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SPRINGFIELD, Ill. (AP) - The Democratic speaker of the Illinois House has appointed envoys to find areas of compromise on a state budget deal with Republican Gov. Bruce Rauner. 

The Illinois Senate has moved forward on pieces of a budget compromise. But the tough votes are scheduled for tomorrow.  The Senate approved non-contentious parts of what's called the "grand bargain" today. It's an effort to find a breakthrough on a two-year stalemate between Gov. Bruce Rauner and the Legislature. 

Paul Coussens

The Illinois Senate has approved small pieces of the far-reaching budget compromise plan it's debated for six weeks. But whether the rest of the package gets a vote is questionable.  The Senate voted overwhelmingly to approve plans to streamline government purchasing and to make it easier for voters to approve consolidating or eliminating superfluous local governments. 

Republican Governor Bruce Rauner and Democratic House Speaker Michael Madigan may not agree on much when it comes to the Illinois budget. As they negotiate both men apparently find it helpful to accuse the other of pushing for a tax increase. Rauner, Madigan and the legislature’s other top leaders discussed the budget privately Tuesday in Chicago.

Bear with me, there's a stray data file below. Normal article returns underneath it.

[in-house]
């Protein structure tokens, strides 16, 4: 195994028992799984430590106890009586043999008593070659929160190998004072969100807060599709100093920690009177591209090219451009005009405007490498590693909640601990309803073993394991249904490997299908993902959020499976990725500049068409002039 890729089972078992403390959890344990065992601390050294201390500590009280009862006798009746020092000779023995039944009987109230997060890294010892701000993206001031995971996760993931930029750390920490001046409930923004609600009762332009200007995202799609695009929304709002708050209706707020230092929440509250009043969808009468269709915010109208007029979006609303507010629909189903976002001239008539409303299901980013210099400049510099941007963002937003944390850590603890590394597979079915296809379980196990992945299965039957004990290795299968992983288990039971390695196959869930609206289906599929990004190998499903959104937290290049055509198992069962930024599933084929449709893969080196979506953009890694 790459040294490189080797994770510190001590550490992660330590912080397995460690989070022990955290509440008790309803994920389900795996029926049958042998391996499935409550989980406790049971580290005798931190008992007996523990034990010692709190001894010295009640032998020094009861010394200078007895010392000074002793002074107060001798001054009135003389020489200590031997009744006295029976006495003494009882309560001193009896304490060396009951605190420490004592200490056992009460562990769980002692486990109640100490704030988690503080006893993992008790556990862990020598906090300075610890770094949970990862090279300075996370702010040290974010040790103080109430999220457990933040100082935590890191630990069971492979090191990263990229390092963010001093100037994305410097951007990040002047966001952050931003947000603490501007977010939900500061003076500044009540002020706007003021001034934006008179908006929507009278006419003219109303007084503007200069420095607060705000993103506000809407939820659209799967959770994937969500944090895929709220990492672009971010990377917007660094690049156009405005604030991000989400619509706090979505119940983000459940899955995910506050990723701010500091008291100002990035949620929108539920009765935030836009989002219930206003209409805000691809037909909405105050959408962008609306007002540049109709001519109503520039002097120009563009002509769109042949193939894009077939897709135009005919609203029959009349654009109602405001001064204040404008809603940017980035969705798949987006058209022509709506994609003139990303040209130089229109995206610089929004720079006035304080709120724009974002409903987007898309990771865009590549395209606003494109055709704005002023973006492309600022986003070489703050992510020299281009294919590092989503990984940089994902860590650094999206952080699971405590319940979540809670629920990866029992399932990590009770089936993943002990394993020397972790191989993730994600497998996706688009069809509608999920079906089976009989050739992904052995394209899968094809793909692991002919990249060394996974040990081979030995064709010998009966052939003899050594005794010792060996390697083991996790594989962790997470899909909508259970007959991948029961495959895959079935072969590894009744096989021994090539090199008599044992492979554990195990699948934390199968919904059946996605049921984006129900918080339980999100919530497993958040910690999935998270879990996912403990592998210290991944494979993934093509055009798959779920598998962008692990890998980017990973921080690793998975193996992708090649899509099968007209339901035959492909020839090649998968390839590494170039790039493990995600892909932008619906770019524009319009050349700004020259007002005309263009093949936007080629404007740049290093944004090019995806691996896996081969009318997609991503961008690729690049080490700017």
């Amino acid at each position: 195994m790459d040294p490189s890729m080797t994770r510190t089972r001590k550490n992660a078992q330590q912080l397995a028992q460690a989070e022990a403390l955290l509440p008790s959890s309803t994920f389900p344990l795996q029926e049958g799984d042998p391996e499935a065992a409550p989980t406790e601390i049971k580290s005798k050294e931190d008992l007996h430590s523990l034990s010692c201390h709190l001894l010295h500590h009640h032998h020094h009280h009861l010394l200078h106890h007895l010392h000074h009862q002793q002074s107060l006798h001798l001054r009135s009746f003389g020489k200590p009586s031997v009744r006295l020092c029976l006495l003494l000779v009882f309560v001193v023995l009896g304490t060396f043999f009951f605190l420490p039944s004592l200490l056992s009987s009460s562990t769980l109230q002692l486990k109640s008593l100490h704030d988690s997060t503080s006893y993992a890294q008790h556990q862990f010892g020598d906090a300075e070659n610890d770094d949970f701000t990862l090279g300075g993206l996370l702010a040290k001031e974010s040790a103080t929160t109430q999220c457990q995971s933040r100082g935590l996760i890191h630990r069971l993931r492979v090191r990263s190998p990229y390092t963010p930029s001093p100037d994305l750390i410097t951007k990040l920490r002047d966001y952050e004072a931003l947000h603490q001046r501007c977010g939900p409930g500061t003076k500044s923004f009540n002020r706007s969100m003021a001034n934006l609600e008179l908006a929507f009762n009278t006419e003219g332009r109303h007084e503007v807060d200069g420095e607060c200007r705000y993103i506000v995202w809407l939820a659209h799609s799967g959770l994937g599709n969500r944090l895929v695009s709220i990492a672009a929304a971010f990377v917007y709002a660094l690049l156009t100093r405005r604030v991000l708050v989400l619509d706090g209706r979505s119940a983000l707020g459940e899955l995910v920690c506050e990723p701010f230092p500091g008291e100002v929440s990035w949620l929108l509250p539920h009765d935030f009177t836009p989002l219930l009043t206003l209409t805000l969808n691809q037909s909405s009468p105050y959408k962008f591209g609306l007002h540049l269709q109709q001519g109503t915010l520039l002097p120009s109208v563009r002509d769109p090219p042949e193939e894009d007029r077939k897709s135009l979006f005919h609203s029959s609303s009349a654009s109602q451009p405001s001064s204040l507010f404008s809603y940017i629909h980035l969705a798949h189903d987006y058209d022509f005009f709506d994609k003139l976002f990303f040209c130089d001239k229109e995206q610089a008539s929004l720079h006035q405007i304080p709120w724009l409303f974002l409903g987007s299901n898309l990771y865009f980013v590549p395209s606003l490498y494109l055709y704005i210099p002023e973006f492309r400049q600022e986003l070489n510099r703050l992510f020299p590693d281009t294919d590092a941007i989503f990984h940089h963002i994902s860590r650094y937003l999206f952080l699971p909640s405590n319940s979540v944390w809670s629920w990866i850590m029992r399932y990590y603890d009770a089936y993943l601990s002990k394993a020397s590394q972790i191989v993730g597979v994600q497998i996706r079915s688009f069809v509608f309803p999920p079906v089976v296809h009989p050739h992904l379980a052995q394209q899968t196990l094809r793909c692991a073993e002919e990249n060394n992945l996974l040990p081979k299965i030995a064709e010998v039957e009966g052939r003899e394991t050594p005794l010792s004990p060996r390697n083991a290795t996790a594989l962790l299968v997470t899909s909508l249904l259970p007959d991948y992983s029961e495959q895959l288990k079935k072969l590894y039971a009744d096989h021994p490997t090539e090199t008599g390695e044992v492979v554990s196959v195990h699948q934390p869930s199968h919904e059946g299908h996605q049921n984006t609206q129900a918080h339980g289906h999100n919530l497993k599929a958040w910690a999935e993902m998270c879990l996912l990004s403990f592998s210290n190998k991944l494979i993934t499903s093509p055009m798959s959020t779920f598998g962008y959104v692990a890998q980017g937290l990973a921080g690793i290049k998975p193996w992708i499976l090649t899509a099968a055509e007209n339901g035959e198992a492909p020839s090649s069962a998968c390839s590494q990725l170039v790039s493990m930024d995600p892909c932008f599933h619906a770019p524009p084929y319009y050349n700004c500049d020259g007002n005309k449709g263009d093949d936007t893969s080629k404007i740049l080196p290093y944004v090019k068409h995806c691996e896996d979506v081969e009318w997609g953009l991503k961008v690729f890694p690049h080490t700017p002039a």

Mixed messages came out of a meeting today between Illinois' governor and legislative leaders.   It was their first meeting in months, even as Illinois is in the midst of an unprecedented budget standoff.  Senate President John Cullerton left the meeting saying he got what he wanted out of it.

House Speaker Michael Madigan says the state's income tax should be restored to the 5% level it was at until January.

Illinois House Democrats are introducing a 2016 budget they say cuts spending more modestly than Republican Gov. Bruce Rauner's proposal. 

Gov. Bruce Rauner's first shot at a state budget didn't include new taxes. But no one should assume the ultimate solution to Illinois' budget crisis won't involve opening their wallets.

Illinois Governor Pat Quinn is expected to take action Monday on a bill that cuts the retirement benefits of thousands of City of Chicago employees, and could lead to higher property taxes.